On the heels of making 12 hours of Minimum Continuing Legal Education training mandatory for all Connecticut attorneys in 2017, Connecticut’s Judicial Branch is now making it easier to tally up those hours from just about anywhere, for free, via a recently launched podcast.
Calendar Call is the name of the new program, launched last month under the leadership of Statewide Bar Counsel Michael P. Bowler. Bowler said he pitched the idea to external affairs Director Melissa Farley last August and received immediate approval from Chief Court Administrator Judge Patrick J. Carroll.
“We spent $125 on a podcasting microphone that we got on Amazon,” Bowler said, “and we downloaded some free software. So we’re doing this on a shoestring budget.”
During the late summer and fall of 2018, a dozen podcasts were recorded on subjects ranging from MCLE rule compliance to a judicial pathways program geared toward people suffering from opioid addiction. Biweekly postings began in January.
“We feel the MCLE rule is very easy to comply with, but it still was requiring members of the bar to find and pay for CLE credits, which is difficult, especially for younger members of the bar and especially solo practitioners,” Bowler said. After posting the first podcast on Jan. 7 and letting word get out, he added, response has been “universally positive. People are happy to be able to comply with the MCLE requirement in a very straightforward and versatile format. You can listen at your desk, in your car, or while you’re making dinner.”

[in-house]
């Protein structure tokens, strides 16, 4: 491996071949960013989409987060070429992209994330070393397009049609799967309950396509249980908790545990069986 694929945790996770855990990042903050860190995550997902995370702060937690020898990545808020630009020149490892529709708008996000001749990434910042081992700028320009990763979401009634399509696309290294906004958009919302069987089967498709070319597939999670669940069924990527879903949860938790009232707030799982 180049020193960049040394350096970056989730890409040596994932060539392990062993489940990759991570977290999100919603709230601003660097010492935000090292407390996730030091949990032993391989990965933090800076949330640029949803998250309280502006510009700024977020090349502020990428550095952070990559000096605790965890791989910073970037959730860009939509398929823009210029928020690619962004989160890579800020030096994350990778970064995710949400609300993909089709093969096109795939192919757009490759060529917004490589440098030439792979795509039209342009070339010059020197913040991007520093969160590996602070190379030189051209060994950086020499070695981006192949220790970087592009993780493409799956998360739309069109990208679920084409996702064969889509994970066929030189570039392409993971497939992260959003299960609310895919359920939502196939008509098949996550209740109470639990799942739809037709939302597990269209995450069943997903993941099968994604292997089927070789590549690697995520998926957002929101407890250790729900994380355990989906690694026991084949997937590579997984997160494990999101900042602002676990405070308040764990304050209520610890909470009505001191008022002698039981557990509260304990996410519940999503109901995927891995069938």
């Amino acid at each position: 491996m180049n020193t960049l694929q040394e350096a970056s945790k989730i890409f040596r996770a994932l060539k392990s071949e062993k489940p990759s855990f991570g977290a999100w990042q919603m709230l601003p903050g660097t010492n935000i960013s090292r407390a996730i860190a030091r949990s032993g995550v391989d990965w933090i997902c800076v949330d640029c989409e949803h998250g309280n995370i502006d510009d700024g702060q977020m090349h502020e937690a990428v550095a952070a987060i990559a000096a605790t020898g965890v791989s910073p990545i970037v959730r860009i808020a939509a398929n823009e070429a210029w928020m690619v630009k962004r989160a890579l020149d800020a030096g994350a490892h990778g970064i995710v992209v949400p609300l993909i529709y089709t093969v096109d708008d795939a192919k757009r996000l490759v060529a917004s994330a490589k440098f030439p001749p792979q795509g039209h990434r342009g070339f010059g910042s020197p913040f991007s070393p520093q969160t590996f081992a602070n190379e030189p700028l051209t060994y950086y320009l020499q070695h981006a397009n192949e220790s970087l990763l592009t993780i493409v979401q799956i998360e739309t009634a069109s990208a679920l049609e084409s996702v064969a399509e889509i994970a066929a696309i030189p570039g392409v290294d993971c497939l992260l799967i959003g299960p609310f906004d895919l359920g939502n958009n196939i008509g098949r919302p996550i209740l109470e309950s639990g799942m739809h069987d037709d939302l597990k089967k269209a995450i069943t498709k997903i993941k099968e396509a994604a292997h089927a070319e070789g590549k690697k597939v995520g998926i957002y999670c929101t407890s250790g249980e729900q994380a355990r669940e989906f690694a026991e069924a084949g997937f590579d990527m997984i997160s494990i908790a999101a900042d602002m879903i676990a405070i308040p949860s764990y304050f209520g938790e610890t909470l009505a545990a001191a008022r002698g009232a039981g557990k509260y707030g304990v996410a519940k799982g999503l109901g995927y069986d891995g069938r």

With podcasts coming out every two weeks, enough material should accumulate to give listeners plenty of options to complete the annual 12-hour MCLE requirement. That includes a mandatory two hours of ethics and professionalism credit. “Some of these CLEs that we’ve recorded for the podcast not only meet the lawyer’s general CLE requirement, but also meet the ethics and professionalism CLE requirement,” Bowler said. Additional materials are offered via direct links and PDF documents with each podcast entry.
Bowler said iTunes is carrying Calendar Call, with additional podcast outlets expected to list the program. It is also available via RSS feed.
Compliance with Connecticut’s MCLE requirement is honor-based, with attorneys checking a box during annual registration with the Statewide Grievance Committee, indicating completion of credit hours.
While anyone can go to the Judicial Branch’s podcast page to listen to Calendar Call, Bowler said he hopes attorneys will subscribe to the service, whether it be on iTunes or via RSS feed, to help gauge interest and support continuation of the service. “The more people who are subscribing and finding these helpful, the more we’ll be able to broaden the subjects of our podcasts and the guests that we interview,” he said.
For subscription options, visit www.jud.ct.gov/podcast/ and look to the right-hand side of the page, which currently offers iTunes and RSS subscriptions. Additional options are expected to be added in the near future.
Bowler said a team of dedicated staff members deserves kudos for its efforts in getting Calendar Call up and running, including the Judicial Branch’s External Affairs Office and its Information Technology Department. “This was really a group project,” Bowler said. “Judge Carroll has been nothing but supportive, too. They are great people.”